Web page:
We all know that, whatever size the golf hole is, it’s never quite big enough. But it’s that size for a reason – well, sort of, by accident.
Golf holes all over the world today measure 4¼ inches (even in metric countries, where that is approximately 10.8 centimetres), and they have been this size since 1891. In that year, the Royal and Ancient Golf Club of St Andrews (R&A), at the time golf’s sole governing body, issued a new rule book stipulating, amongst other things, that the hole size should be standard on golf courses everywhere at 4¼ inches.
The reason for that precise diameter is that Royal Musselburgh Golf Club had invented, in 1829, the first known hole-cutter. It is still in existence and on display at the club, and had become the accepted norm at clubs in that part of Scotland, which is the home of golf. It measured exactly 4¼ inches although, sadly, no-one knows why.
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The earliest golf holes were simply dug out with a trowel to an approximate size (and the teeing area of the next hole was deemed to be “within a club’s length of the hole”). But Musselburgh pioneered the cleanly cut, standard-sized hole, by using an object, probably a piece of old drainage pipe found near the links, which just happened to be that size.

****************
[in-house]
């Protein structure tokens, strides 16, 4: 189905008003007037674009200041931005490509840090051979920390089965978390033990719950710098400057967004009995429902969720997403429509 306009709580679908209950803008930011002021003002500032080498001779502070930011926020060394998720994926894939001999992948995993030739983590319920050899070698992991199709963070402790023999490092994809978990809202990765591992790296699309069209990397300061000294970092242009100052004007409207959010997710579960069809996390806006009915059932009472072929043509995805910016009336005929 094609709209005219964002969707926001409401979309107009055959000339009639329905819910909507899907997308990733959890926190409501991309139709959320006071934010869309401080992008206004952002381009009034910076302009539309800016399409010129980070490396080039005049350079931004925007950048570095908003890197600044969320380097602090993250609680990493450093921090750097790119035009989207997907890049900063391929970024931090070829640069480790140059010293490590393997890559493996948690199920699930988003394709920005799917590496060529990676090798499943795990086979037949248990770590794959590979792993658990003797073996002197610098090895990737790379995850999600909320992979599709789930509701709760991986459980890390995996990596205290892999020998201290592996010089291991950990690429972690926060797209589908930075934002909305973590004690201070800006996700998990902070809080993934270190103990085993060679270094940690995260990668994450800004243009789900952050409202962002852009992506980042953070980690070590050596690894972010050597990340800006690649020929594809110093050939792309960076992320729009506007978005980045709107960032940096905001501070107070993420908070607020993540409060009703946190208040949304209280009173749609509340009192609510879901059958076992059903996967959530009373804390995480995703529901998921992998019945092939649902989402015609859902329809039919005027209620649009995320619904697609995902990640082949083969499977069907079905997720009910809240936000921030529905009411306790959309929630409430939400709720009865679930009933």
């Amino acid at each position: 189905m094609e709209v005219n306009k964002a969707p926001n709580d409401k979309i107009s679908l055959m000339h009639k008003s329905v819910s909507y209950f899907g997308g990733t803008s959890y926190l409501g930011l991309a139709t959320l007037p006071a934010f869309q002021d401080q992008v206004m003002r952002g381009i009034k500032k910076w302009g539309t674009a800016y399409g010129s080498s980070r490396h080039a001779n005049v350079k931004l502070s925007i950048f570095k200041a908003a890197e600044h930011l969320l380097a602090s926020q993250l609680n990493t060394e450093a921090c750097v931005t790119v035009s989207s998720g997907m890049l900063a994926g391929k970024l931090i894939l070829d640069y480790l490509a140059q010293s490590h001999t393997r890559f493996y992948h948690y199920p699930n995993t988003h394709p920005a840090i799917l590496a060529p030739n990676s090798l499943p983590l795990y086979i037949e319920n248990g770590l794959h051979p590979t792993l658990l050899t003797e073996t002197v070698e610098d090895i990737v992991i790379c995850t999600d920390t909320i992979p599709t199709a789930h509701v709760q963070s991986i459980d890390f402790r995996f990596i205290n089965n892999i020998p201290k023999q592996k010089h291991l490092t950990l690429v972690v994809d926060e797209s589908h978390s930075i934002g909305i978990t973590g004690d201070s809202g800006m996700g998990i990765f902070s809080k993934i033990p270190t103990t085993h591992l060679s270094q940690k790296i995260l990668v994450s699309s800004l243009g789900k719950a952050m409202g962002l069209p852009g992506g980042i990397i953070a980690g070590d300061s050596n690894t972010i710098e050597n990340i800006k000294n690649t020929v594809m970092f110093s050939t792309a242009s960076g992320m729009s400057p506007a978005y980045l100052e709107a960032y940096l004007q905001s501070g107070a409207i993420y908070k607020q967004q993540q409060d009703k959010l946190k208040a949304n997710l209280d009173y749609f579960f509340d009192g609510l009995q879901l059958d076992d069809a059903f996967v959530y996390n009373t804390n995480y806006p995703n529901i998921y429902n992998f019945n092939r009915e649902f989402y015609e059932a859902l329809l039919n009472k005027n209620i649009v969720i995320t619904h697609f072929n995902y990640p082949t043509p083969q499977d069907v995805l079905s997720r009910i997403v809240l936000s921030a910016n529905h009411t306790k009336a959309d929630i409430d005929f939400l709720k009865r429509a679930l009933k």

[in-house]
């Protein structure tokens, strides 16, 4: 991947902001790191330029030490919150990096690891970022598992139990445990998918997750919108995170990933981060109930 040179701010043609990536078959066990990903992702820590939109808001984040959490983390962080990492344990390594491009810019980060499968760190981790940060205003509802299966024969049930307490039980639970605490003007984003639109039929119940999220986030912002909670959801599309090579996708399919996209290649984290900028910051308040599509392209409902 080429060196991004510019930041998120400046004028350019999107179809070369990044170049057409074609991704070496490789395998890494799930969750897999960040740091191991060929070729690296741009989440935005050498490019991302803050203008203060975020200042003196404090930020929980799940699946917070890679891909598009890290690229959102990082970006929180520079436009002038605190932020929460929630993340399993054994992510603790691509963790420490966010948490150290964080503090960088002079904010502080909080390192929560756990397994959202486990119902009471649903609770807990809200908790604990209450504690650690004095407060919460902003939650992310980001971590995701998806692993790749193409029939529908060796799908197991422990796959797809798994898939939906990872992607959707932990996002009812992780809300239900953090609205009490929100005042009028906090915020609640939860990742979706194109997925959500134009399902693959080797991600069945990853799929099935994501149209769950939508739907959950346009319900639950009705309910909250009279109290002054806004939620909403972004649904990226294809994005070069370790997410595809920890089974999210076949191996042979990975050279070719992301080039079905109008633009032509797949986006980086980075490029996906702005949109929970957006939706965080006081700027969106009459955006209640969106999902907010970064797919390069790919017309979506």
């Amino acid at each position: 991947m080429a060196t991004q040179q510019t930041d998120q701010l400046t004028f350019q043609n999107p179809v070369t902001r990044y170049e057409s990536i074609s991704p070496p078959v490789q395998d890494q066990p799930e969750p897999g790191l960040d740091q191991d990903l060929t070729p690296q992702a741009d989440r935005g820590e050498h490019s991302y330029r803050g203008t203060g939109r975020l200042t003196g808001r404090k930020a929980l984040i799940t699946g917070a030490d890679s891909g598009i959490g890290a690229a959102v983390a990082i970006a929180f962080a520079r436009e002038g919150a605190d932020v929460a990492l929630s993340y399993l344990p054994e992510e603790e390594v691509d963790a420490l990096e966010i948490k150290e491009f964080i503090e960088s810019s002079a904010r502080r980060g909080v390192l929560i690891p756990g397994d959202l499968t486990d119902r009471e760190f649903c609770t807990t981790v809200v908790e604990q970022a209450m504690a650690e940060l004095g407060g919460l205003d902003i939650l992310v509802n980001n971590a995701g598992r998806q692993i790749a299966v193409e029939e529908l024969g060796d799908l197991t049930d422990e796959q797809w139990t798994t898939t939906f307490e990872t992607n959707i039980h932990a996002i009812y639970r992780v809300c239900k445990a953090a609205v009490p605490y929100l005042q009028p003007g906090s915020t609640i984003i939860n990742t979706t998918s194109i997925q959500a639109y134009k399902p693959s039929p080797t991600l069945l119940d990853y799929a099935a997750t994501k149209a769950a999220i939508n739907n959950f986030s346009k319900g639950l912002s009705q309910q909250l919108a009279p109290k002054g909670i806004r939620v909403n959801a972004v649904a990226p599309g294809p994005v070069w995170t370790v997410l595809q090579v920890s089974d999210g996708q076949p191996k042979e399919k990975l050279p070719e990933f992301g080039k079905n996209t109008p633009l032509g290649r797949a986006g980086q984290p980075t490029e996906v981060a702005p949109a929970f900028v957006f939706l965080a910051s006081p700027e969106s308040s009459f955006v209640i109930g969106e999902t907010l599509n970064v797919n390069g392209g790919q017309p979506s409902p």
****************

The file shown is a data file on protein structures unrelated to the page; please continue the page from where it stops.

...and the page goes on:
There is an ongoing debate on the merits of a larger hole, which would reduce the emphasis on putting and give more reward for accurate approach play.
The legendary Ben Hogan, who suffered greatly from the putting “yips” in his later years, although arguably the greatest ball-striker of all time, was a great advocate of this, as was Gene Sarazen, but it is not high on any official agenda at the time of writing.